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Chaka tries flip flop on Omar
Lathrop mayors power play sparks backlash
Omar Ornelas takes the oath of office before taking his seat on the Lathrop City Council Monday night. - photo by JASON CAMPBELL
LATHROP – Omar Ornelas is now the youngest person to ever sit on the Lathrop City Council.

But while his formal appointment seemed like a sure bet after the council voted 4-0 to appoint him to the seat made vacant by Fire Chief Gene Neely’s resignation on Dec. 6, a curveball from recently elected Mayor Joseph “Chaka” Santos caught Ornelas and the packed council chambers completely by surprise.

Santos – who declared during December’s first meeting that he wouldn’t vote for Ornelas but ultimately sided with the remaining council members during a roll-call vote – opened Monday’s council meeting by calling for the pending appointment to be null and void because it was a violation of parliamentary procedure.

To back up his position, Santos went so far as to have a parliamentarian in the audience that backed up his position, and called on Neely – who was formally elected even after declaring that he wouldn’t seek the seat because of a conflict of interest – to inform the council that he favored choosing a different method for determining the successor to the seat.

“I don’t want anyone to take this as a criticism of Mr. Ornelas,” Santos said. “I’m standing by my pledge to not open up the city to any more lawsuits.”

City Attorney Sal Navarrete, however, saw things different.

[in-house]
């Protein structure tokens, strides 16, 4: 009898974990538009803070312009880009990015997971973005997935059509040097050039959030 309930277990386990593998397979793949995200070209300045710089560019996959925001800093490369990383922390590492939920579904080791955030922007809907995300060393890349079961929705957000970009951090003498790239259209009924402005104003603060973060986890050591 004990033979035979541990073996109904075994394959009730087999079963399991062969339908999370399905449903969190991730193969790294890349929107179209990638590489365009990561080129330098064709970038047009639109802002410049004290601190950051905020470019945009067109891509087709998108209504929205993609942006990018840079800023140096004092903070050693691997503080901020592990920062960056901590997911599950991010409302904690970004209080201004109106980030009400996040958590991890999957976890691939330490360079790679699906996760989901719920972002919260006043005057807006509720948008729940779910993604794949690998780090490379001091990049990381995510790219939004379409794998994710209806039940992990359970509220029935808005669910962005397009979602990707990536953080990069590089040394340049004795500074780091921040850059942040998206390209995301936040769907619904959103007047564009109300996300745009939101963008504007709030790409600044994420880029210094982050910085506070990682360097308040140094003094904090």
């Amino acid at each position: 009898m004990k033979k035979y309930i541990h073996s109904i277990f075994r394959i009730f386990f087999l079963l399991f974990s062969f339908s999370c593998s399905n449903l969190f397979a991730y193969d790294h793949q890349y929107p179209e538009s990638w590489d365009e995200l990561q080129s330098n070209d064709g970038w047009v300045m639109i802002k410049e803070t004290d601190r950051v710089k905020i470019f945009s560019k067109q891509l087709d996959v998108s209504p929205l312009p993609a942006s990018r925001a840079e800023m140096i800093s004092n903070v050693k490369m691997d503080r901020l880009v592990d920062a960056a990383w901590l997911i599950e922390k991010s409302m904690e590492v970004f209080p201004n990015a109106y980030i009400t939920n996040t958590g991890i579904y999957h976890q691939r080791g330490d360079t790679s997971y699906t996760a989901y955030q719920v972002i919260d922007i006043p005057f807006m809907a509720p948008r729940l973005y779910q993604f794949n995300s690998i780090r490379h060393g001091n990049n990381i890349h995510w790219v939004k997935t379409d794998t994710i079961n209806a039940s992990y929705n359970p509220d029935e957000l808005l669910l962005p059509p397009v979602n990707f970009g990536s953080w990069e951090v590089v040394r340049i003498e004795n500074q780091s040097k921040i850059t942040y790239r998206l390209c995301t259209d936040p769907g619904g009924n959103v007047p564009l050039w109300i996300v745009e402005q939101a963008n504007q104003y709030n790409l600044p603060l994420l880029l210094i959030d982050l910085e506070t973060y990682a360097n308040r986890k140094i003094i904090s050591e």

Since the item was noticed and distributed in the agenda in plenty of time before the meeting, Navarrete said that there was nothing that could hold the city liable since no infraction occurred.

“There is no violation of the Brown Act as posted,” he said. “In my opinion, proper procedures were followed by the council.”

Santos made two attempts to nullify the pending appointment and table the discussion until the next regularly scheduled meeting. Both motions died due to the lack of a second from the other three elected council members.

“I think that you’re undermining the council,” Vice Mayor Christopher Mateo said. “This is not a dictatorship, this is a democracy. The vote stands – that’s all I have to say.”

Councilman Sonny Dhaliwal echoed Mateo’s sentiments.

“The council made a decision, and whether you agree or disagree you can’t undo that,” he said. “The council voted in favor of – or unanimously for in this case – that appointment and you can’t go back on that.”

Ultimately Ornelas did raise his right hand, take the oath of office, and take his place on the five-member panel that governs the operations of the City of Lathrop.

But not without facing what he called “the scariest 20 minutes” of his life.

“Today shows that we’re willing to work together to get things done,” he said. “There is one thing that I do promise, and that is to work as hard as I possibly can to create a wonderful place to live right here in this community.

“I make that promise today, I’ll make that promise tomorrow, and I’ll make that promise four years from now and hopefully for many years to come after that. Thank you.”